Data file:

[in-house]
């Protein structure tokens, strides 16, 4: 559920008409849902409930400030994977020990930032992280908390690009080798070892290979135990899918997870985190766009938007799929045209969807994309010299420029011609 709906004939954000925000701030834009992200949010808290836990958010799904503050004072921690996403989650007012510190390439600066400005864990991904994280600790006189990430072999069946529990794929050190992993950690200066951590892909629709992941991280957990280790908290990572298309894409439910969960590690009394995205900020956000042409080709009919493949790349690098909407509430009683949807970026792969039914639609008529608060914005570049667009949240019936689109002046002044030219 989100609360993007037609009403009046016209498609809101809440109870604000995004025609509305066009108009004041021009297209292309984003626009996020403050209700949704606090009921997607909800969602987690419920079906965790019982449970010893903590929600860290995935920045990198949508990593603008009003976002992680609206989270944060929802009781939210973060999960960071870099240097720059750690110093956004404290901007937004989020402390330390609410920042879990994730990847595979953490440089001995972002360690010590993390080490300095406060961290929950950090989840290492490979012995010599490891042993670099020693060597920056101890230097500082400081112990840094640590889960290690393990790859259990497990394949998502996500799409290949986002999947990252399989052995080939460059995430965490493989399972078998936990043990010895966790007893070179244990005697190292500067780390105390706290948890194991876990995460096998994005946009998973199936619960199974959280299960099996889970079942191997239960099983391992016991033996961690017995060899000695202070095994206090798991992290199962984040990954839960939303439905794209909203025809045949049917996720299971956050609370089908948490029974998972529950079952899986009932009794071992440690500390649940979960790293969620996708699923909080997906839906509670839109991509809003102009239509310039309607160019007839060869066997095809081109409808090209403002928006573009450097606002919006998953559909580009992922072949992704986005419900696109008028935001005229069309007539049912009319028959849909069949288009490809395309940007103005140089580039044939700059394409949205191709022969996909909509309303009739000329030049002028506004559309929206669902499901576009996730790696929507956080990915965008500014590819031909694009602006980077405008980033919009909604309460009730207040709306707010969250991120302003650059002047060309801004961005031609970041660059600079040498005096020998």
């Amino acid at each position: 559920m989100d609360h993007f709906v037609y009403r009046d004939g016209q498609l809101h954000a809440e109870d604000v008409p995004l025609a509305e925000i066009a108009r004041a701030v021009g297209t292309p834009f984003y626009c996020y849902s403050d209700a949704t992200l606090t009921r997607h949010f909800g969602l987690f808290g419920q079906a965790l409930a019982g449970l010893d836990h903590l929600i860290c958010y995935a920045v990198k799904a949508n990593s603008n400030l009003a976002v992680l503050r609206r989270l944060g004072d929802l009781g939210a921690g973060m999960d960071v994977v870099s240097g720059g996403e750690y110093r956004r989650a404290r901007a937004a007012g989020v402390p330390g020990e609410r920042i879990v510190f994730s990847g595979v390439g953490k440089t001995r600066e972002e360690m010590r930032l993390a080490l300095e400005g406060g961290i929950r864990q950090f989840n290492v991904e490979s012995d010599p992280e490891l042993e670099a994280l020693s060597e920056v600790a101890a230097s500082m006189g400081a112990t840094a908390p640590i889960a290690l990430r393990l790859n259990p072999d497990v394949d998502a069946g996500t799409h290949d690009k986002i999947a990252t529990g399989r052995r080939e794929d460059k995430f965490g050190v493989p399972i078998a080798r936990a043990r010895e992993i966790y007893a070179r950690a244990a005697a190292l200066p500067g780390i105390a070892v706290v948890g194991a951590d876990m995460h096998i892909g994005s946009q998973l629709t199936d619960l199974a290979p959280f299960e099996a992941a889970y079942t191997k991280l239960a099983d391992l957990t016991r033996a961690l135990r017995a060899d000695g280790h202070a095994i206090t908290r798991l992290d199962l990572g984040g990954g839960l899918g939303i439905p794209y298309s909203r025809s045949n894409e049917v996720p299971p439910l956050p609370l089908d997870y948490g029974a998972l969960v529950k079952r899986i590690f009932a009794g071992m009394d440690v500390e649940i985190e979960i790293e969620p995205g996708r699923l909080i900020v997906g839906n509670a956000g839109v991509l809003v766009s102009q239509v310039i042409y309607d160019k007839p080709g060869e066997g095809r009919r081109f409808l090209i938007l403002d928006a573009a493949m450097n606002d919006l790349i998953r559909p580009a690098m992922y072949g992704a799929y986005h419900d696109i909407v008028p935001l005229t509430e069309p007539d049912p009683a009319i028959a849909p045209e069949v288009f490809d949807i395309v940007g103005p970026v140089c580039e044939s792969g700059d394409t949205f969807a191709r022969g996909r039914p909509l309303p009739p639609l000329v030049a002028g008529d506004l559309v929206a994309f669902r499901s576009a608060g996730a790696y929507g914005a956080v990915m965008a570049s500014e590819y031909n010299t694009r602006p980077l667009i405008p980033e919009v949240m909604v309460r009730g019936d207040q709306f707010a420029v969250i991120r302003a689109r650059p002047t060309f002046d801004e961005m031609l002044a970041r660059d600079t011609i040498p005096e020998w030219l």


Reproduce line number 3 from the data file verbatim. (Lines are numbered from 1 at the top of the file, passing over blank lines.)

């Amino acid at each position: 559920m989100d609360h993007f709906v037609y009403r009046d004939g016209q498609l809101h954000a809440e109870d604000v008409p995004l025609a509305e925000i066009a108009r004041a701030v021009g297209t292309p834009f984003y626009c996020y849902s403050d209700a949704t992200l606090t009921r997607h949010f909800g969602l987690f808290g419920q079906a965790l409930a019982g449970l010893d836990h903590l929600i860290c958010y995935a920045v990198k799904a949508n990593s603008n400030l009003a976002v992680l503050r609206r989270l944060g004072d929802l009781g939210a921690g973060m999960d960071v994977v870099s240097g720059g996403e750690y110093r956004r989650a404290r901007a937004a007012g989020v402390p330390g020990e609410r920042i879990v510190f994730s990847g595979v390439g953490k440089t001995r600066e972002e360690m010590r930032l993390a080490l300095e400005g406060g961290i929950r864990q950090f989840n290492v991904e490979s012995d010599p992280e490891l042993e670099a994280l020693s060597e920056v600790a101890a230097s500082m006189g400081a112990t840094a908390p640590i889960a290690l990430r393990l790859n259990p072999d497990v394949d998502a069946g996500t799409h290949d690009k986002i999947a990252t529990g399989r052995r080939e794929d460059k995430f965490g050190v493989p399972i078998a080798r936990a043990r010895e992993i966790y007893a070179r950690a244990a005697a190292l200066p500067g780390i105390a070892v706290v948890g194991a951590d876990m995460h096998i892909g994005s946009q998973l629709t199936d619960l199974a290979p959280f299960e099996a992941a889970y079942t191997k991280l239960a099983d391992l957990t016991r033996a961690l135990r017995a060899d000695g280790h202070a095994i206090t908290r798991l992290d199962l990572g984040g990954g839960l899918g939303i439905p794209y298309s909203r025809s045949n894409e049917v996720p299971p439910l956050p609370l089908d997870y948490g029974a998972l969960v529950k079952r899986i590690f009932a009794g071992m009394d440690v500390e649940i985190e979960i790293e969620p995205g996708r699923l909080i900020v997906g839906n509670a956000g839109v991509l809003v766009s102009q239509v310039i042409y309607d160019k007839p080709g060869e066997g095809r009919r081109f409808l090209i938007l403002d928006a573009a493949m450097n606002d919006l790349i998953r559909p580009a690098m992922y072949g992704a799929y986005h419900d696109i909407v008028p935001l005229t509430e069309p007539d049912p009683a009319i028959a849909p045209e069949v288009f490809d949807i395309v940007g103005p970026v140089c580039e044939s792969g700059d394409t949205f969807a191709r022969g996909r039914p909509l309303p009739p639609l000329v030049a002028g008529d506004l559309v929206a994309f669902r499901s576009a608060g996730a790696y929507g914005a956080v990915m965008a570049s500014e590819y031909n010299t694009r602006p980077l667009i405008p980033e919009v949240m909604v309460r009730g019936d207040q709306f707010a420029v969250i991120r302003a689109r650059p002047t060309f002046d801004e961005m031609l002044a970041r660059d600079t011609i040498p005096e020998w030219l």